How The Muse defied startup culture and defined their own— from the start.
The Muse’s culture is unlike many. Babies are welcome in office. Assholes are banned. Most distinct, though, is their timing. At small companies, people policies are often formed after a trigger event. Not so at The Muse.
The founders never questioned whether to offer employees healthcare. They’ve long had a parental leave policy. They feel strongly that working all weekend and late at night is too much.
Founded in 2011 by CEO Kathryn Minshew and COO/Head of Product Alex Cavoulacos, the NYC-based career-advice portal has helped 50 million people a year (particularly Millennials) find the right company culture for them. Fittingly, The Muse’s own culture is a model for the modern workplace—influenced by the cofounders’ belief in doing what is right, and by their experiences at places like McKinsey, where culture is at the forefront.
“People have different priorities, different lifestyles, different needs at different times in their lives,” COO Alex Cavoulacos explained. “Making sure that our core culture be one that is welcoming of all—I think that’s how we’ve approached it.”
Not quite “all”—their job descriptions outline a strict “no assholes” rule, and it’s not in jest: “It’s been really important to us in terms of not making exceptions for bad behavior just because someone is brilliant enough or creative enough or brings in enough money,” Alex said.
She describes their guiding compass as their Muse-y values: empathy, care, passion, and a focus on doing the right thing to do. It’s ethical, but it’s also part of building a long-term business plan. A startup with a short-term sell might function with assholes in their ranks, but not if they’re in it for the long haul.
Healthcare as a default, not a decision
“Your health and ability to take care of yourself is a minimum guarantee we should be giving our employees,” Alex told us.
From the beginning, The Muse covered health insurance, and today pays 100% of the employee base plan and 80% of the dental plan cost. To her, it didn’t feel like a decision to make, but rather a right. Being raised in Europe informed that conviction—but so did the company’s financials. “We kept our burn reasonable and we had a good handle on our finances,” Alex said. “We were growing and were thoughtful about our revenue versus our expenses.”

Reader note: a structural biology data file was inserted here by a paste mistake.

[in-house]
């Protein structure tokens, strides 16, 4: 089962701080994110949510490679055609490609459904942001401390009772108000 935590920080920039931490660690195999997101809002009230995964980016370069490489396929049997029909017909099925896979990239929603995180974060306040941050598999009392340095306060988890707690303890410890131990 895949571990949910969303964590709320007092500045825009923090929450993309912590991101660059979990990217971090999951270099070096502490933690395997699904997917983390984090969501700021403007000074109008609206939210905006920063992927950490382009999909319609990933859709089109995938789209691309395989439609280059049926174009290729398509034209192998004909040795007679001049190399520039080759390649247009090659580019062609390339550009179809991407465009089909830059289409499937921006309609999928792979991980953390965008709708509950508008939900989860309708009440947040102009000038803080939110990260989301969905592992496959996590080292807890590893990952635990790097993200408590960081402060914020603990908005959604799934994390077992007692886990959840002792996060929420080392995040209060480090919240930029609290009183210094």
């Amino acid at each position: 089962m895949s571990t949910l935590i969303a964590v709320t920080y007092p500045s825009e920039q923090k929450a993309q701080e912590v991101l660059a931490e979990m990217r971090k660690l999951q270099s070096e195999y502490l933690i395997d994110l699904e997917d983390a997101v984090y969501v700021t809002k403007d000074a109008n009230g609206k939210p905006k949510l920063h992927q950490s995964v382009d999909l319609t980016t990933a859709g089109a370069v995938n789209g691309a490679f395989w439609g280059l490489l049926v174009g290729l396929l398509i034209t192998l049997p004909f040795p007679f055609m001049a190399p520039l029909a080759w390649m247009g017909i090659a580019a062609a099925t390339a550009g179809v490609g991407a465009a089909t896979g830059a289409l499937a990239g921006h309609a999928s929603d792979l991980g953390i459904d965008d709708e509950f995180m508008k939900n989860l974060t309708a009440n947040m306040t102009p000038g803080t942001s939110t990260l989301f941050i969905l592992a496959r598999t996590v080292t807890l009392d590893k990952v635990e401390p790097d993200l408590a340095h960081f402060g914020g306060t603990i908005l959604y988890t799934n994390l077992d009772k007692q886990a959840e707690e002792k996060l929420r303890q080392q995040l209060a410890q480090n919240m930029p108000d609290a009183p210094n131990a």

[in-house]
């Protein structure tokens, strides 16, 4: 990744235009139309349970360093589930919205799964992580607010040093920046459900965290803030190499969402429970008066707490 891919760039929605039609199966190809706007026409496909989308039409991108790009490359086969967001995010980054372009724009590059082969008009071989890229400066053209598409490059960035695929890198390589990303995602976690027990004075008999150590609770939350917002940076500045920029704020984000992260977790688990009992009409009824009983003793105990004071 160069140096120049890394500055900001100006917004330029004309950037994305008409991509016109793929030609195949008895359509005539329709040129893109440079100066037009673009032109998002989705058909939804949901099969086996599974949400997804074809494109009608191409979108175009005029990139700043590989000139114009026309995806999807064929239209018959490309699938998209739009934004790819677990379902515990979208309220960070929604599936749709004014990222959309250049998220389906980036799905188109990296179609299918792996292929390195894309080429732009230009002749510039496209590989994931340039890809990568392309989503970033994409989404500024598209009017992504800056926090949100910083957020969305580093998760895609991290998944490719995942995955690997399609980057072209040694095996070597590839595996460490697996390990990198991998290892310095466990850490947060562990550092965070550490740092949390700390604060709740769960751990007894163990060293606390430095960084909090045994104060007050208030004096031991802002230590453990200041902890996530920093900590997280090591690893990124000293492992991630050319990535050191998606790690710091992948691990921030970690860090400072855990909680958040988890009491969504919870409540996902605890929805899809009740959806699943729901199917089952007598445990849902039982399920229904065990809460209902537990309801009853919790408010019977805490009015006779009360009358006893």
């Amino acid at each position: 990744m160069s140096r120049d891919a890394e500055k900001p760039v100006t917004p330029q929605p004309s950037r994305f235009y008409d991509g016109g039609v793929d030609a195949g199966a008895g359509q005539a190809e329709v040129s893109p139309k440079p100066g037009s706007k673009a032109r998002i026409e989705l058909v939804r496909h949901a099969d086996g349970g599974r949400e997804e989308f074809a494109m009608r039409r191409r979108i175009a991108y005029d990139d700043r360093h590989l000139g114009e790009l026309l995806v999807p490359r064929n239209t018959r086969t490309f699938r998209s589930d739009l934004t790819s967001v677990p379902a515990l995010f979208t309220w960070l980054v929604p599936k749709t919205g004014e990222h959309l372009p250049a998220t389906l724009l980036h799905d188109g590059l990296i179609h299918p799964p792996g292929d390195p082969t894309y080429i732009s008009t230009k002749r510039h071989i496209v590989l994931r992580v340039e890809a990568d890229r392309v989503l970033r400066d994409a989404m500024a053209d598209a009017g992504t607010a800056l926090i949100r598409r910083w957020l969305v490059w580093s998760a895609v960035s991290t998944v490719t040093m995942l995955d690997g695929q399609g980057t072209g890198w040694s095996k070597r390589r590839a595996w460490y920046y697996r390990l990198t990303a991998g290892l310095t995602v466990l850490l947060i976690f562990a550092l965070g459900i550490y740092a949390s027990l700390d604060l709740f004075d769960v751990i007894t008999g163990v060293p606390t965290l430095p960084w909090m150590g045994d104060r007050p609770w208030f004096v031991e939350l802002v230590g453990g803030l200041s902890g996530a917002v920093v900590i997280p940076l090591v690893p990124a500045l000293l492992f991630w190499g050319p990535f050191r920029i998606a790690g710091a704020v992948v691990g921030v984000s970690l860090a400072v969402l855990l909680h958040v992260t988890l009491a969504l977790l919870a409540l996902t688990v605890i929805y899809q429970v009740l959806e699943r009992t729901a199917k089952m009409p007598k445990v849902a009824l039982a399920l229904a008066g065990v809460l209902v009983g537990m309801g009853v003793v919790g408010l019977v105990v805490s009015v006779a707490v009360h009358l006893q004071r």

In a world where venture-backed startups tend to favor candy bins over benefits, The Muse’s unwavering stance on providing 100% healthcare coverage stands out. “I don’t think we’ve ever had a conversation about healthcare with our investors,” Alex added. “It wasn’t a question they asked us. We just did it the way we wanted.”
The new 9-5
Like many startups, a flexible policy keeps The Muse ticking, letting each team member determine how, when, and where they work best. Unlike many startups, though, excess hours aren’t the norm.
Nobody monitors or checks employee hours; The Muse just asks that all team members be transparent about their schedules and update calendars accordingly. So developers might come in later and work later, while other team members might arrive at 8 a.m. and be done by 4 p.m. Alex herself says she’s a night owl whose ideal is to get to work no earlier than 10 a.m. But core hours naturally emerge, with most people available in the office from 10 a.m. to 4 p.m. for meetings.
“If you don’t have meetings, I don’t really care where you’re doing the work,” Alex said. “If you’ll get it done more efficiently there and be more focused, that’s a win in my book.”
Piloting policies as possibilities
The Muse’s flexibility extends beyond work hours and into trying other new ways to design work around employees’ lives. As Alex told us, ““Because work bleeds into life, life has to be allowed to bleed into work.”
Yearly, the company sends staff a survey on benefits and perks, using their responses to determine future spend on things like snacks, extra monitors, or extended healthcare plans. The Muse isn’t afraid to call these rollouts “pilots” or “V1” plans, treating them as true experiments that might very well fail or be adjusted later.
Case in point: Long before anyone in the company had kids or became pregnant, The Muse set up parental leave policies, beginning with paid leave for primary and nonprimary caregivers at 2 and 4 weeks, then expanding weeks to months after their Series A funding. But that was just the start.
In a world where family leave is hotly discussed, many businesses still overlook the off- and on-ramps that make transitioning in and out of leave easier. So when cofounder Kathryn shared an article about companies with bring-your-baby-to-work policies, leadership started talking: Would it make sense for The Muse to allow babies at the office—would it be the right thing to do? What would it take to make it a possibility?
Thinking through the legal, insurance, and financial bits, they drafted a written policy three weeks later: infants are welcome in the office until they’re 6 months old or crawling. The office is equipped with a quiet room designed for napping babies or pumping mothers, with a lockable door, cot, fridge, and no windows. One employee recently brought her infant in three days a week, and office consensus was that everyone would miss having the baby in the office as she grew up.
“It’s been this collective effort of supporting someone in terms of ramping back,” Alex said. “We plan on keeping the policy…It’s all about looking at individual needs and then the collective impact. What we did for this pilot was say, ‘Great. We’ll try this out, see if it works.”